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Surging China stainless steel output may reverse recent nickel slump
[MELBOURNE] A surprise jump in stainless steel production this year in China, the world's biggest nickel user, may reignite a rally in nickel prices as investors shift focus to demand from worries over Philippine supply.
China's output of nickel-bearing stainless steel, which uses more nickel than overall stainless steel, during January to July surged to 11.201 million tonnes, up 10 percent from the same period in 2015, according to UBS. Overall stainless steel output for the first seven months of 2016 was 8 percent higher than a year ago at 13.639 million tonnes, UBS said.
A forecast released in February by UK steel consultancy MEPS for Chinese output called for only a 1.7 per cent increase.
The pick up in China's stainless steel production could fan a rally in prices after they slumped in August when a steady stream of mine closures in the Philippines dried up and blunted concerns over contracting mine supply.
"Everyone has been focused on the supply side. People should also be paying attention to the demand side and that's looking rosier," said analyst Dan Morgan at UBS in Sydney.
Mills are making more series 300 stainless steel, used in finishings such as kitchen fixtures and construction, instead of lower quality 200 stainless steel typically used in items like cutlery, analysts said. The 300 series metal contains 8 to 10 per cent nickel, while the 200 series contains around 3 per cent.
"Low nickel prices plus a rejection by customers of low quality steel has seen a switch away from 200 series stainless towards 300 series," said analyst Jim Lennon of Macquarie.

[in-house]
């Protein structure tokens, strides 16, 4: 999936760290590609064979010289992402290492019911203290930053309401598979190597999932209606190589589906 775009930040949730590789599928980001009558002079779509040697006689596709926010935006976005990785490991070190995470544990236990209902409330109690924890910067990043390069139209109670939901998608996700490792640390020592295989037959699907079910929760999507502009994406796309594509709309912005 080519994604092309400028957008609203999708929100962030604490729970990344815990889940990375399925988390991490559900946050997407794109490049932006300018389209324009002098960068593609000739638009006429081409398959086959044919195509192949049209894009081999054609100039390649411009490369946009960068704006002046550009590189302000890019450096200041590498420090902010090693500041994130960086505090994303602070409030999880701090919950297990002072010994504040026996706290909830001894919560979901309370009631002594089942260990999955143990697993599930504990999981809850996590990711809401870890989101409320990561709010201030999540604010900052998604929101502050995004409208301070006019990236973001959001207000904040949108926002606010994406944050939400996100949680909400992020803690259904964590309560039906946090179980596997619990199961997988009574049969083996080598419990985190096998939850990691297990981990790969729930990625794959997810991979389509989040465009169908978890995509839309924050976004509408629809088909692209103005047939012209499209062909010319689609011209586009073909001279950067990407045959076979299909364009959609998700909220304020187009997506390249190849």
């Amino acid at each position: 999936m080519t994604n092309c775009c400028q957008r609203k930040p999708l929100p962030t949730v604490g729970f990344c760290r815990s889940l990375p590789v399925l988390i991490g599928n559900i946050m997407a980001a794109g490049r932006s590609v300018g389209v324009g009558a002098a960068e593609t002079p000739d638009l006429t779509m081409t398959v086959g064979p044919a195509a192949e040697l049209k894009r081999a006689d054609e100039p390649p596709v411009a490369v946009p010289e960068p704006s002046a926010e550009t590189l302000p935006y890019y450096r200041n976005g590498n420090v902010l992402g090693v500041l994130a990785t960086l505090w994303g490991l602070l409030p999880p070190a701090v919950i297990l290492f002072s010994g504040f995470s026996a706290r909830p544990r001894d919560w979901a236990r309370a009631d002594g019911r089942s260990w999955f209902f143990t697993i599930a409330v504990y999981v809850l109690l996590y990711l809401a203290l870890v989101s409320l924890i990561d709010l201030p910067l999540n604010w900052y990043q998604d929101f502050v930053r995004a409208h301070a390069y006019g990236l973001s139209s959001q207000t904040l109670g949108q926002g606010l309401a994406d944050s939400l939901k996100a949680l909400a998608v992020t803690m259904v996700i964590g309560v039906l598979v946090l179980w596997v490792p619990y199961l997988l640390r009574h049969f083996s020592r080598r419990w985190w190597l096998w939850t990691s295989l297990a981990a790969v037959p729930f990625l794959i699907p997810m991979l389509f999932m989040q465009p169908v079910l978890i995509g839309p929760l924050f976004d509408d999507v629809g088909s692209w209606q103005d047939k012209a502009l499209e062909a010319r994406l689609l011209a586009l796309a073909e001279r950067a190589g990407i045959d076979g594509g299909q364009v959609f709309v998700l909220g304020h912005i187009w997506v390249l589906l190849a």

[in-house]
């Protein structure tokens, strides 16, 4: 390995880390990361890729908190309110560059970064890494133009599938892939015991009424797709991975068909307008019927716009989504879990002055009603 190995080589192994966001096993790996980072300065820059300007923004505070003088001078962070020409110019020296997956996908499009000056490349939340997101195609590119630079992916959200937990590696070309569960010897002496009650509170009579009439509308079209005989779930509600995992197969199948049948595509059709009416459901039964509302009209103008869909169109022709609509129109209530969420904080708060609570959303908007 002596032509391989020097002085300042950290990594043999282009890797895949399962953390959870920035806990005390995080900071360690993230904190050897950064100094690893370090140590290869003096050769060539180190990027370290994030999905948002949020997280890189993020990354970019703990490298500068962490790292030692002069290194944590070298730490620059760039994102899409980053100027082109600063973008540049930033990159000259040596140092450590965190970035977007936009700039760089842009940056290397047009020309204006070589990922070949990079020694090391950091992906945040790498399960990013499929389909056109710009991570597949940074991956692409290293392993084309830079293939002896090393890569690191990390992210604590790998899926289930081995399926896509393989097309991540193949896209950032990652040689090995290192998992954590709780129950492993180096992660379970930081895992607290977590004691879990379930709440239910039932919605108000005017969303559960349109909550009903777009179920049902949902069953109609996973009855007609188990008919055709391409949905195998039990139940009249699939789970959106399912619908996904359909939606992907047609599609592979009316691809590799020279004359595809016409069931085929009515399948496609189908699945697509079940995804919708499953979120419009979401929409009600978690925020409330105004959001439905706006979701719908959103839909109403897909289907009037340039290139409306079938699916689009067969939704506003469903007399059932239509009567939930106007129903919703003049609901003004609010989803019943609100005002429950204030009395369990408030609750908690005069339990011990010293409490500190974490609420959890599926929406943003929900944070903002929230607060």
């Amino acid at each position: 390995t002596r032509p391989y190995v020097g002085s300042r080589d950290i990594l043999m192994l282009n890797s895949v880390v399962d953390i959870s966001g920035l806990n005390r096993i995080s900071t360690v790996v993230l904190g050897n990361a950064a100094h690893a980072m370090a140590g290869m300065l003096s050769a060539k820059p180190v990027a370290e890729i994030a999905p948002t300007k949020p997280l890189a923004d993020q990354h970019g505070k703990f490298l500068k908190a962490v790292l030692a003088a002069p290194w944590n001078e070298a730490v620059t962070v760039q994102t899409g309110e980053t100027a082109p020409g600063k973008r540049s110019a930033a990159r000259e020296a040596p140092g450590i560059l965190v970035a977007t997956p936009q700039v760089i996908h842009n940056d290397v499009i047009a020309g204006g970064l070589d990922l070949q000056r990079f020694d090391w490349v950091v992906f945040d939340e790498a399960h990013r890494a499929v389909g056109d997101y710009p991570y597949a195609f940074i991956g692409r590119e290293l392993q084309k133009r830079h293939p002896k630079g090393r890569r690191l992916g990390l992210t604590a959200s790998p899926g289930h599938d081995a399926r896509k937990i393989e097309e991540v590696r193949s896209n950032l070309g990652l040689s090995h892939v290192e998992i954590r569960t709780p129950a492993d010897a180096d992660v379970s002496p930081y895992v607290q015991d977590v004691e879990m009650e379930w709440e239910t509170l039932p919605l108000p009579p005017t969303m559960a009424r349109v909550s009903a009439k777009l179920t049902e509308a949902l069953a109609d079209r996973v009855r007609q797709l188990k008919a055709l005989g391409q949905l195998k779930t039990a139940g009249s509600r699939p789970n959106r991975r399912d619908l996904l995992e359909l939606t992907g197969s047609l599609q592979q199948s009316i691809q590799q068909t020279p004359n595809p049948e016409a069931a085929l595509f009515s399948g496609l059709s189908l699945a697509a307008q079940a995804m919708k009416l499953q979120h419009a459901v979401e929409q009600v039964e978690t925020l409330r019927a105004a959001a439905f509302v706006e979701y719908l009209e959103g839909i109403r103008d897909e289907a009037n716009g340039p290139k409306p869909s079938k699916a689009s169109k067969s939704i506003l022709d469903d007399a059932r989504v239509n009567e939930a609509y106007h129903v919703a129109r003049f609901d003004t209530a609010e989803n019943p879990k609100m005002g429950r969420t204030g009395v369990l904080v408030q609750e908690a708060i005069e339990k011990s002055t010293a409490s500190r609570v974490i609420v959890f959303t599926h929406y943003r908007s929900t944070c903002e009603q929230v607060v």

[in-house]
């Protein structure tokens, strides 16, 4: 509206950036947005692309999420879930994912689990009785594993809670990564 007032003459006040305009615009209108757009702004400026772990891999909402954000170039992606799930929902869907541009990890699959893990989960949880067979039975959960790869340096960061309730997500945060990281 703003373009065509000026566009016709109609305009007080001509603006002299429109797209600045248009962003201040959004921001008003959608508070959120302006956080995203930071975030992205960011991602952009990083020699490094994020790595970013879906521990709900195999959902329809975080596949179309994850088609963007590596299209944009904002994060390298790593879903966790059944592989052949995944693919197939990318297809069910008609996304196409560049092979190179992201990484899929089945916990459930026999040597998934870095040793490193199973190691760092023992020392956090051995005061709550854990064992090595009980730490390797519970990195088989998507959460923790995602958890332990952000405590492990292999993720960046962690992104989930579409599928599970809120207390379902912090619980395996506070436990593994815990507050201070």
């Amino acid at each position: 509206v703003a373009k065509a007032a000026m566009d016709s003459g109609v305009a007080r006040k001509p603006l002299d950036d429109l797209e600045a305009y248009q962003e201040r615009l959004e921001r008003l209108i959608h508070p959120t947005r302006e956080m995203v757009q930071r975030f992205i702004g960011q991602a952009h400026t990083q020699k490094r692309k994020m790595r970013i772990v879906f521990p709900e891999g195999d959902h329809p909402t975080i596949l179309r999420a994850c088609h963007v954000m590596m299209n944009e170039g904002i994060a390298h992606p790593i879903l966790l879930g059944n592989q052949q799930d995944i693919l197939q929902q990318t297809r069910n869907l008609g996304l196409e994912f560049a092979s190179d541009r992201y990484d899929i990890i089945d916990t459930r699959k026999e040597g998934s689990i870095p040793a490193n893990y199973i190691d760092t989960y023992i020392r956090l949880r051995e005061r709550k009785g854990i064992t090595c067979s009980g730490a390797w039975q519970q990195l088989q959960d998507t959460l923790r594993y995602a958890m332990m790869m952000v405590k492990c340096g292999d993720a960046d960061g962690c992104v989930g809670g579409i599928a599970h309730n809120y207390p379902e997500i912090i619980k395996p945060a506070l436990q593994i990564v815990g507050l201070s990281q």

China's nickel demand was set to expand by 90,000 to 100,000 tonnes in 2016, Mr Lennon said, as even producers of nickel pig iron, a cheaper substitute for nickel, use more of the metal in their feed after the supply of ore dropped because of low prices and an Indonesian export ban.
China accounts for some 53 per cent of global nickel demand, according to UBS.
Outside China, a lack of scrap is also forcing mills to take refined metal. The price of nickel in scrap was below 75 per cent of LME prices last year. This year it has been between 85 to 90 per cent, Mr Lennon said.
"We think global nickel use will rise by 5.8 per cent this year, much higher than for other metals," he said.
Fears in June of a wholesale ban on nickel ore exports from the Philippines, had pumped up nickel prices by a third to peak above US$11,000 a tonne on the London Metal Exchange by mid-August. But with no new closures, prices have crashed by 9 per cent to US$9,995 on Friday.
UBS' Morgan sees nickel prices averaging at US$4.75 a pound or US$10,472 a tonne in the fourth quarter.
Macquarie forecasts Philippine mine production will drop by 85,000 tonnes to 355,000 tonnes this year, trimming global 2016 supply by 3.3 per cent to 1.914 million tonnes. That will swing the nickel ore market into a deficit of 70,000 tonnes, its first in five years.